Behind the Reeds – Episode 2 – Interview Noémie DuboisOctober 23, 2023
Behind the Reeds – Episode 3 – Interview Manon MancauxOctober 25, 2023
Choose your reed type:
Steuer offers a wide range of reeds for clarinet and saxophone, suited to your level and playing style. Strengths range from 1 (the weakest) to 5 (the strongest) and are available in half-strengths. Choose the reed best suited to your level and playing preferences.
Check the condition of the reed
Before adjusting the reed, make sure it is in good condition. Check that it is not cracked, warped, or excessively worn if it has already been played. If necessary, replace it with a new reed.
Adjust the reed/mouthpiece/ligature interface
To adjust the reed, place it correctly centered by width on the mouthpiece table, then check that the tip of the reed is level with the tip of the mouthpiece. Tighten the ligature to hold the reed in place. The position of the reed on the mouthpiece and the tension of the ligature can affect the sound and response of the instrument. To give your reed greater resistance, you can have it protrude very slightly (no more than 2 or 3 tenths of a millimetre) from the tip of the mouthpiece. Conversely, positioning it slightly set back will tend to facilitate the response of your reed.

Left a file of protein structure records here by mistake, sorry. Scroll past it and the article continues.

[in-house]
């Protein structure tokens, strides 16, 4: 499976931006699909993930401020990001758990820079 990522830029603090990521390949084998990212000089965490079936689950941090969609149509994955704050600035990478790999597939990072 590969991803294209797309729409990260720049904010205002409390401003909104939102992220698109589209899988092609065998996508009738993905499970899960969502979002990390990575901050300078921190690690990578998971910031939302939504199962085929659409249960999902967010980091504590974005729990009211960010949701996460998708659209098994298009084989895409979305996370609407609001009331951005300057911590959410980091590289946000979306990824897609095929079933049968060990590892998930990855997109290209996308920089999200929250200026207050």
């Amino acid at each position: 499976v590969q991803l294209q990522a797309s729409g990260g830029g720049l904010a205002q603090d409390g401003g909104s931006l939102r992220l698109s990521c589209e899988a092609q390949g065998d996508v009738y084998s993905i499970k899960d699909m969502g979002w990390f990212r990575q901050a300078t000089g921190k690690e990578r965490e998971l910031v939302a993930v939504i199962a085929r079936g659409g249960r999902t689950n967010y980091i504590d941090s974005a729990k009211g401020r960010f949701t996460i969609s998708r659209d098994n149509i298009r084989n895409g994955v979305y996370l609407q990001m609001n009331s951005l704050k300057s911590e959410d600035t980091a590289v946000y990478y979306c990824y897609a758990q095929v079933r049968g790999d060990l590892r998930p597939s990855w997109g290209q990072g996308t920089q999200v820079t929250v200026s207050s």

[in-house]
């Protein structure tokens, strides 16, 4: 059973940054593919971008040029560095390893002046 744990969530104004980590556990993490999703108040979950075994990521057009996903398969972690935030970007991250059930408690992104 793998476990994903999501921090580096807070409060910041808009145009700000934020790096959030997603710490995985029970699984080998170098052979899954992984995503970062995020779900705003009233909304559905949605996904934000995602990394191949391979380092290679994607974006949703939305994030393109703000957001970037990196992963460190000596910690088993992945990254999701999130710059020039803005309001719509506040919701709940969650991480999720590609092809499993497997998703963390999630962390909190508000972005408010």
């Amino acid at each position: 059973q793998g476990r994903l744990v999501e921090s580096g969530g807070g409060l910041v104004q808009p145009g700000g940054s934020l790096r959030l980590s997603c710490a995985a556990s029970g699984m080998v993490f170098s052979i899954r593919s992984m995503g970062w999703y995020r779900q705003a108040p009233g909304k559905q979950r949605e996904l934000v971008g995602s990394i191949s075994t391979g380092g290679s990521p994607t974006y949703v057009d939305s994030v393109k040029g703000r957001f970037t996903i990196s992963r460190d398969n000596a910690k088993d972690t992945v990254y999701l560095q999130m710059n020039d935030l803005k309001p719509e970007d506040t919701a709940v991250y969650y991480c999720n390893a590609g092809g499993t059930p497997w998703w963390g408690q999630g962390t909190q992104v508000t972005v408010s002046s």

Test the sound and playability
Play a few notes to assess the sound and playability. If the sound is too weak, soft, or unstable, try tightening the ligature slightly. If the sound is too loud, hard, or difficult to produce, loosen the ligature a little (taking account of your ligature model, its reed attachment and tightening system, which may vary from one brand to another). Continue adjusting the reed attachment until you find the setting that best suits your playing and musical style.
Take note of environmental conditions
Bear in mind that humidity can also influence the perceived strength of the reed. If playing in an environment that is very humid or too dry, you may need to adjust the reed strength accordingly. The relative strength of the reed, i.e. the strength felt in relation to the strength stated on your reed, decreases in very humid setting; conversely, it increases (i.e. its relative strength is greater) in playing conditions where the air is very dry.